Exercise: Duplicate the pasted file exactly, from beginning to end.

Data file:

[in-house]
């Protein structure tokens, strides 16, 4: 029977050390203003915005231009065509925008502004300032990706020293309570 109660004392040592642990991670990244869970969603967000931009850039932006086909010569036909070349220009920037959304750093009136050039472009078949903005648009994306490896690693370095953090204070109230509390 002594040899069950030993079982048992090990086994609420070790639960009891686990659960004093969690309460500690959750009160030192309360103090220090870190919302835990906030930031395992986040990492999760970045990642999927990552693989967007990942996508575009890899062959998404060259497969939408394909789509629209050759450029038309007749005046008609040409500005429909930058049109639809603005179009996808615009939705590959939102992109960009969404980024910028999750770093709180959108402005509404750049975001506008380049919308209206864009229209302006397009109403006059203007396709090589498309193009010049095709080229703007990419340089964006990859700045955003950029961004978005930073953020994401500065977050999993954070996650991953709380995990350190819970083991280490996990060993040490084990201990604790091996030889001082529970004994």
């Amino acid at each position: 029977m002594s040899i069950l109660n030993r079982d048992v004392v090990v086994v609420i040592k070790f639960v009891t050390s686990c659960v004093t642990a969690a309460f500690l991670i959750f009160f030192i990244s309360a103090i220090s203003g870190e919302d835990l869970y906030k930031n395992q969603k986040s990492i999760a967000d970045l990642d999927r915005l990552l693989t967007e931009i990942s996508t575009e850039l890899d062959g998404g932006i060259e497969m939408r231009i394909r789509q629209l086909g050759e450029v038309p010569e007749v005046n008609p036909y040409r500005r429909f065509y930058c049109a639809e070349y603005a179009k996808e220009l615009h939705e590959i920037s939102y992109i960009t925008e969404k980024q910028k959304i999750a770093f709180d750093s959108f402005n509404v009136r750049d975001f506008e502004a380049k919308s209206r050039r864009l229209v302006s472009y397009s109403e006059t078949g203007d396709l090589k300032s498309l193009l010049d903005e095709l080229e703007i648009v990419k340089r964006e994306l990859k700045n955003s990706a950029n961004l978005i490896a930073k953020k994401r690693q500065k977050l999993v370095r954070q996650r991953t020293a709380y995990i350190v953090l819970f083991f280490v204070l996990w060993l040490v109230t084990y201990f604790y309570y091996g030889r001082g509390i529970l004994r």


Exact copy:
[in-house]
């Protein structure tokens, strides 16, 4: 029977050390203003915005231009065509925008502004300032990706020293309570 109660004392040592642990991670990244869970969603967000931009850039932006086909010569036909070349220009920037959304750093009136050039472009078949903005648009994306490896690693370095953090204070109230509390 002594040899069950030993079982048992090990086994609420070790639960009891686990659960004093969690309460500690959750009160030192309360103090220090870190919302835990906030930031395992986040990492999760970045990642999927990552693989967007990942996508575009890899062959998404060259497969939408394909789509629209050759450029038309007749005046008609040409500005429909930058049109639809603005179009996808615009939705590959939102992109960009969404980024910028999750770093709180959108402005509404750049975001506008380049919308209206864009229209302006397009109403006059203007396709090589498309193009010049095709080229703007990419340089964006990859700045955003950029961004978005930073953020994401500065977050999993954070996650991953709380995990350190819970083991280490996990060993040490084990201990604790091996030889001082529970004994």
């Amino acid at each position: 029977m002594s040899i069950l109660n030993r079982d048992v004392v090990v086994v609420i040592k070790f639960v009891t050390s686990c659960v004093t642990a969690a309460f500690l991670i959750f009160f030192i990244s309360a103090i220090s203003g870190e919302d835990l869970y906030k930031n395992q969603k986040s990492i999760a967000d970045l990642d999927r915005l990552l693989t967007e931009i990942s996508t575009e850039l890899d062959g998404g932006i060259e497969m939408r231009i394909r789509q629209l086909g050759e450029v038309p010569e007749v005046n008609p036909y040409r500005r429909f065509y930058c049109a639809e070349y603005a179009k996808e220009l615009h939705e590959i920037s939102y992109i960009t925008e969404k980024q910028k959304i999750a770093f709180d750093s959108f402005n509404v009136r750049d975001f506008e502004a380049k919308s209206r050039r864009l229209v302006s472009y397009s109403e006059t078949g203007d396709l090589k300032s498309l193009l010049d903005e095709l080229e703007i648009v990419k340089r964006e994306l990859k700045n955003s990706a950029n961004l978005i490896a930073k953020k994401r690693q500065k977050l999993v370095r954070q996650r991953t020293a709380y995990i350190v953090l819970f083991f280490v204070l996990w060993l040490v109230t084990y201990f604790y309570y091996g030889r001082g509390i529970l004994r």